Use of toxic chemical HBCD severely restricted under Stockholm Convention

The persistent organic pollutant is used in building insulation, especially in the EU

By Soma Basu
Published: Saturday 04 May 2013

Nations that are signatories to the Stockholm Convention, a global treaty to protect public health from persistent organic pollutants (PoPs), have now severely restricted the use of a toxic chemical widely used in building insulation.

The chemical, hexabromocyclododecane (HBCD), which is a persistent bioaccumulative and toxic (PBT) chemical, was listed in Annex A of the Stockholm Convention at the sixth Conference of Parties (CoP 6) to the treaty in Geneva on Thursday. PBTs are chemicals that do not degrade easily and accumulate in tissues; they are linked to adverse health effects in humans and animals. A ban has also been imposed on recycling of products containing HBCD.

Nations participating in the conference also decided to require labeling new building insulation products containing HBCD to help countries separate dangerous products and wastes.
The meeting also saw countries confirm that ecosystem-based pest management should be the priority for replacing a deadly pesticide, endosulfan, which causes irreversible damage to humans and the environment.

The CoP meet decided to amend Part 1 of Annex A after having considered the risk profile and the risk management evaluation and its addendum for HBCD prepared by the Persistent Organic Pollutants Review Committee (POPRC). The review committee had recommended listing of HBCD in Annex A to the Convention, but with specific exemptions for its production and use in expanded polystyrene and extruded polystyrene in buildings.

Annex A lists the chemicals that should be subject to measures envisaging its elimination by the Parties to the Convention—the process to phase out HBCD would start by the end of 2014. Annex B lists chemicals that should have their production and use restricted by the Parties. Annex C lists chemicals that should be subject to measures aiming to reduce unintentional releases with the goal of continuing minimisation. The decision is set to be adopted formally on the final day of the conference on May 10.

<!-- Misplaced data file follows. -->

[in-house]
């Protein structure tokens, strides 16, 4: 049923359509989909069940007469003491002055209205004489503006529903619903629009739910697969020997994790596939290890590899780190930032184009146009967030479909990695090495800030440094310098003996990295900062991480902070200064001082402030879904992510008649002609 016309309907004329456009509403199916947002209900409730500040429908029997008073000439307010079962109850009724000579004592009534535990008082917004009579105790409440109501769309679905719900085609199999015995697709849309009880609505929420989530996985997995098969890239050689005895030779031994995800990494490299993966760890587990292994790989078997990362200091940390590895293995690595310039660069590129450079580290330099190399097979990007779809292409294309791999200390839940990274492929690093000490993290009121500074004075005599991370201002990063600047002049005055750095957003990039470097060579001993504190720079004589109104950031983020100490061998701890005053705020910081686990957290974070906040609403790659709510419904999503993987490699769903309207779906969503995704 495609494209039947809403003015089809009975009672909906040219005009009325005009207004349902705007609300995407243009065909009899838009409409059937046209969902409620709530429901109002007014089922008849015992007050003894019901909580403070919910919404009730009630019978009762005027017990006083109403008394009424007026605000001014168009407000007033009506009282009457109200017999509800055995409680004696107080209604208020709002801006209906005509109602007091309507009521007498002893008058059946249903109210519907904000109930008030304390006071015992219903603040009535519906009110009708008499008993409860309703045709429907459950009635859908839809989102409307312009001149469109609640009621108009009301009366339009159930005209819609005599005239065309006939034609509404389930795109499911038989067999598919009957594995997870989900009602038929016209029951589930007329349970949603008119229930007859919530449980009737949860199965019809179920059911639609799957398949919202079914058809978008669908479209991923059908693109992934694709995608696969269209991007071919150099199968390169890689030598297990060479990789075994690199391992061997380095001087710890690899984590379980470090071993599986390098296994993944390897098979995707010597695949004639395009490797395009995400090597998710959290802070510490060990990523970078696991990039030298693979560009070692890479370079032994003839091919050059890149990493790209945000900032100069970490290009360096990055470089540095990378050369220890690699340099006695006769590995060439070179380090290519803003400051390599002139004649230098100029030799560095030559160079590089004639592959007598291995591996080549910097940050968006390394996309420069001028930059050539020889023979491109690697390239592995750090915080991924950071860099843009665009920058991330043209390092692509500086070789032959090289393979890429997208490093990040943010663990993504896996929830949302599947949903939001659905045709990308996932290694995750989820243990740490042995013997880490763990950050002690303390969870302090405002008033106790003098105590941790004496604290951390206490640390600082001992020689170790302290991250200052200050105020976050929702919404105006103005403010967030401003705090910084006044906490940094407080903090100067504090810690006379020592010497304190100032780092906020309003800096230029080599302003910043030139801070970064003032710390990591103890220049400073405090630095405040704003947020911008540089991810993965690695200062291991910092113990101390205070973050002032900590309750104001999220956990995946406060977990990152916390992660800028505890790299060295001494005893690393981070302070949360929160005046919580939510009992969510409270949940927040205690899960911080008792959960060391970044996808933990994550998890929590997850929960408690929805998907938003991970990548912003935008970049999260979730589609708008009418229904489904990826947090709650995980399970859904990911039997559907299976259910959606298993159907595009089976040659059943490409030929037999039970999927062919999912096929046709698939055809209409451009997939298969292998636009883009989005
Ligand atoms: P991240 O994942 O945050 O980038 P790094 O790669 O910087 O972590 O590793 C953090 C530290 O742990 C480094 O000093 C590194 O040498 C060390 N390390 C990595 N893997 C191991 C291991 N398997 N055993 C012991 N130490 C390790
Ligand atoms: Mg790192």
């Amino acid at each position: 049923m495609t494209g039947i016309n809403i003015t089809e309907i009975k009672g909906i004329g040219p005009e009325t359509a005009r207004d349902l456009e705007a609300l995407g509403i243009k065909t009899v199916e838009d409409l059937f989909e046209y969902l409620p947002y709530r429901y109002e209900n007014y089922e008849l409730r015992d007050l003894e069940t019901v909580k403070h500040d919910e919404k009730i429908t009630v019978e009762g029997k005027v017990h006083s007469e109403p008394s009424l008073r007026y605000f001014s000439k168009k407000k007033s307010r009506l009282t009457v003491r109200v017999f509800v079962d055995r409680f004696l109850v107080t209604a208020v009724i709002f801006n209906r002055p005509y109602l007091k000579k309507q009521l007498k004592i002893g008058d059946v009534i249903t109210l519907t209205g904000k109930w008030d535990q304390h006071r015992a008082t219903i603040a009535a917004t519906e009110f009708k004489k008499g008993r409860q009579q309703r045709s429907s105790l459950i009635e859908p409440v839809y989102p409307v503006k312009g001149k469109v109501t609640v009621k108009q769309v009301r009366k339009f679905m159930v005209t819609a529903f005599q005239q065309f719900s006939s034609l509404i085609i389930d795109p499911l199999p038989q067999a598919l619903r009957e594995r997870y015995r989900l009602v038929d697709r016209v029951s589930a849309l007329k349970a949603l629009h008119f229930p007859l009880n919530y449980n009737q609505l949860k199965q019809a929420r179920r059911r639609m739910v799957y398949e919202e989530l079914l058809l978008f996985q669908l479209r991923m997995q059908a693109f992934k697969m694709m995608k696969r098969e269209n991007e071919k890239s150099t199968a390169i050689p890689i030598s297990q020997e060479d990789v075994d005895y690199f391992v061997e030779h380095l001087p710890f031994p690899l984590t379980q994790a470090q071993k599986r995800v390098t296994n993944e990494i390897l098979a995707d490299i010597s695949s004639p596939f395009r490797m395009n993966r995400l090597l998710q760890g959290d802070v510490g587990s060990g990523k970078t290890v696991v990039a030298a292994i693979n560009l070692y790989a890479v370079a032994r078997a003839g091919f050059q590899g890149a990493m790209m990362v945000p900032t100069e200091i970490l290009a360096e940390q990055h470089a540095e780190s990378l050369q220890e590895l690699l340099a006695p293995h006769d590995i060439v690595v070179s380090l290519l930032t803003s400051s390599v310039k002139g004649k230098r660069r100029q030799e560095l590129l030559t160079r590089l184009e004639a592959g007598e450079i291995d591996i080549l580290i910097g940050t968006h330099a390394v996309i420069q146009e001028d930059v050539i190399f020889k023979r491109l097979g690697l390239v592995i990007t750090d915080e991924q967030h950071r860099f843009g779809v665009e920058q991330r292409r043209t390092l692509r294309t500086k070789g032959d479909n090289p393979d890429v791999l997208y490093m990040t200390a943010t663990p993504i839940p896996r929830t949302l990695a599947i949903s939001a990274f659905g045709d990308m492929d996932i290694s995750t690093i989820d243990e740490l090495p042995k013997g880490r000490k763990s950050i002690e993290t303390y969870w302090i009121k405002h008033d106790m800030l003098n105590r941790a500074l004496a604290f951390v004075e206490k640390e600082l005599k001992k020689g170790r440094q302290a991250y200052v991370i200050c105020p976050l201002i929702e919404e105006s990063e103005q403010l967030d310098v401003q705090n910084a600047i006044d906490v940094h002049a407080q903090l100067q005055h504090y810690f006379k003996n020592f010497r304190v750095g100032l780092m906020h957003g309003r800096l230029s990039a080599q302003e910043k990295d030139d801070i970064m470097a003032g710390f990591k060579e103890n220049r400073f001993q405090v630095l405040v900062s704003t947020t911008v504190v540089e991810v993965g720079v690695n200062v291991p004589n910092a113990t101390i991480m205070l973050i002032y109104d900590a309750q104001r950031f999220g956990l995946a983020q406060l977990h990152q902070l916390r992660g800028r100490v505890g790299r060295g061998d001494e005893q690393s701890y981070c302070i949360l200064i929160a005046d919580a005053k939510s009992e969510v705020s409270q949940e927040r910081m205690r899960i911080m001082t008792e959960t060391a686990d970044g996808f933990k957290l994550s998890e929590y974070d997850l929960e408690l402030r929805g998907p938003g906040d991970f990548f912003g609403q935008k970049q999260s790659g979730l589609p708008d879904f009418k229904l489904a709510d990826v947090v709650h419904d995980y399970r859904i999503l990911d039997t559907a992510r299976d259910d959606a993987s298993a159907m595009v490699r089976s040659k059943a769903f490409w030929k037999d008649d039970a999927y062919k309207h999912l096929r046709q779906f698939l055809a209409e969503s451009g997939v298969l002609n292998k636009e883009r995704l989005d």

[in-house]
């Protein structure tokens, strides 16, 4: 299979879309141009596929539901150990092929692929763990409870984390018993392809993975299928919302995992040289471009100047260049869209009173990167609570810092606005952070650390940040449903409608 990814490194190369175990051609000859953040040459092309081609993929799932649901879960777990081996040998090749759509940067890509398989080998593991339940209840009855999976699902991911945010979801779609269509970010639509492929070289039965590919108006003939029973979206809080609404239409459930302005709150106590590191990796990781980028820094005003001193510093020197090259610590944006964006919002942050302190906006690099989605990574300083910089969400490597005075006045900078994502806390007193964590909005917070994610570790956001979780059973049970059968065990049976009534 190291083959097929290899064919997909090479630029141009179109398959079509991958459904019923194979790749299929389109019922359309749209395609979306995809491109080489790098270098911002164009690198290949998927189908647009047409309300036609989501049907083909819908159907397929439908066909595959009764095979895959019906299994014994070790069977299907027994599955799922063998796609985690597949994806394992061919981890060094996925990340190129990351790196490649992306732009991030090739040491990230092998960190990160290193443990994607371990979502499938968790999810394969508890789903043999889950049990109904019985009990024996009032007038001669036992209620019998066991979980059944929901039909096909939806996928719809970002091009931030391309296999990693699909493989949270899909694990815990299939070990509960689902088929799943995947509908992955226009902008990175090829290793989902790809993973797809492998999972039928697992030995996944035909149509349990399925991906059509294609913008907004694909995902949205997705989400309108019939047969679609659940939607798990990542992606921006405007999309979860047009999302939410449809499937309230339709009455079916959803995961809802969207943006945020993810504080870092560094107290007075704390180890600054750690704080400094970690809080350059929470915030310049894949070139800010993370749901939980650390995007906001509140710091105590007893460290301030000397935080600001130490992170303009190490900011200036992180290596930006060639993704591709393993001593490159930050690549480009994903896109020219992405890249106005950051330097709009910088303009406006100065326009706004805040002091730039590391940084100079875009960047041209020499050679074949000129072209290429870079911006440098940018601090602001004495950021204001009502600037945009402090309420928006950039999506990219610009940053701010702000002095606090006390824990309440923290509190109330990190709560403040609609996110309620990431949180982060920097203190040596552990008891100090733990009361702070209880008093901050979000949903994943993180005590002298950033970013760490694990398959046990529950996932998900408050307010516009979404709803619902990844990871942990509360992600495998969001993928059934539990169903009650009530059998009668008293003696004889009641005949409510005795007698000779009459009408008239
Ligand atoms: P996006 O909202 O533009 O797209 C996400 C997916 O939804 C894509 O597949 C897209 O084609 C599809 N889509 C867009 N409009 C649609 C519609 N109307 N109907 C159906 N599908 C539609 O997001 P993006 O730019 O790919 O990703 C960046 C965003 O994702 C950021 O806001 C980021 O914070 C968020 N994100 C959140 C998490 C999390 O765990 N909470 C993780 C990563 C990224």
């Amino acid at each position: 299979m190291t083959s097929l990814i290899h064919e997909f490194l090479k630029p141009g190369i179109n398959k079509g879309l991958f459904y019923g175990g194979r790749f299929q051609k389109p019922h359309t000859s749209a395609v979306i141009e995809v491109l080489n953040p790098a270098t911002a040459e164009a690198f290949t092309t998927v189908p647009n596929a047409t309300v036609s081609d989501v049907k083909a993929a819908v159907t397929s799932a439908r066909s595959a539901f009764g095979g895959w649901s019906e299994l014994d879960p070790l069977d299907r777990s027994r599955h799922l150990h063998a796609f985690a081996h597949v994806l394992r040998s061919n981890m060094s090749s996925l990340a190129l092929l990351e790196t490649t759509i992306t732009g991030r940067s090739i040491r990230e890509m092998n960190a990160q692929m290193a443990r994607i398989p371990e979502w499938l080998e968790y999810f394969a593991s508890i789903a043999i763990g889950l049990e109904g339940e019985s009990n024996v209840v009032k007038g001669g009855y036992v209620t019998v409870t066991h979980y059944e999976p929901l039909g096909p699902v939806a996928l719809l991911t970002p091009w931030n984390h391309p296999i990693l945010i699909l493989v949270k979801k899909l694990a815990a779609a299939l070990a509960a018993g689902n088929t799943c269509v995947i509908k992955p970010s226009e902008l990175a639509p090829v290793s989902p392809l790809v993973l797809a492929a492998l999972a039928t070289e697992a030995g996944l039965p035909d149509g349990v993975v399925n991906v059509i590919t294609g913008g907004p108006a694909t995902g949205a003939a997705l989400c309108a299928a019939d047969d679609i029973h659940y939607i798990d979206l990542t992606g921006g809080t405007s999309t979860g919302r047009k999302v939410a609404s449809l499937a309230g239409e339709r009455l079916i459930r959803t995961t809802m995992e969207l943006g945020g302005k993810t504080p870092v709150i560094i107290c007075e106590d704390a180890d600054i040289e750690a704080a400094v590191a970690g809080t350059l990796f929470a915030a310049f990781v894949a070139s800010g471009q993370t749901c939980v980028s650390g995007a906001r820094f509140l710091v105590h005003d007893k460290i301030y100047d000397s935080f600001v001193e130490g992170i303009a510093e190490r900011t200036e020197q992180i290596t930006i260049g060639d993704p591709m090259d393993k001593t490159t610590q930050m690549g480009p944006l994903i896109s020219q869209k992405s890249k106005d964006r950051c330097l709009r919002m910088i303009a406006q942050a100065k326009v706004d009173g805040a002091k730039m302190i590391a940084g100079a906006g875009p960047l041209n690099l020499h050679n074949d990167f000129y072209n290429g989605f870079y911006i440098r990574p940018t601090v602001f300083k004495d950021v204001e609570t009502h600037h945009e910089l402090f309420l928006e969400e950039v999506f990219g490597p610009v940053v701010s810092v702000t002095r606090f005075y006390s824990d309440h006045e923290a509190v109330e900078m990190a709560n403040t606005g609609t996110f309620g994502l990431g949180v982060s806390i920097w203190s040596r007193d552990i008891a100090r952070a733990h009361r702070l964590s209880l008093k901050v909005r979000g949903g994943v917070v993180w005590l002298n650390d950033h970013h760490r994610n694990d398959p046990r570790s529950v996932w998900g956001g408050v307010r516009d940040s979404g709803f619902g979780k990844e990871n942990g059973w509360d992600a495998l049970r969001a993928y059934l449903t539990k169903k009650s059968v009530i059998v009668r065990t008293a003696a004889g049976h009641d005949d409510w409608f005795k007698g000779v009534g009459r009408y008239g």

HBCD, a brominated flame retardant widely used in building insulation, upholstery and electronics in the European Union (EU), has adverse effects on the development of the nerve system and mental abilities of children and is earmarked for global elimination. It can also disrupt the hormone system.

Vito Buonsante, lawyer with non-profit ClientEarth, says, given the fact that the half-life of this chemical is about 50 years, an exemption to a country would have technically extended the presence of this harmful chemical in the global environment and society for over a century. In the EU, HBCD is a ‘substance of very high concern under REACH (the European Community Regulation on chemicals and their safe use).
The 11th meeting of the Conference of the Parties to the Basel Convention (BC COP-11), the sixth meeting of the Conference of the Parties to the Rotterdam Convention (RC COP-6), the Stockholm Convention COP-6 and the second simultaneous extraordinary meetings of the three conferences of the Parties to the three conventions (ExCOPs-2) are being held back-to-back from April 28 to May 10.


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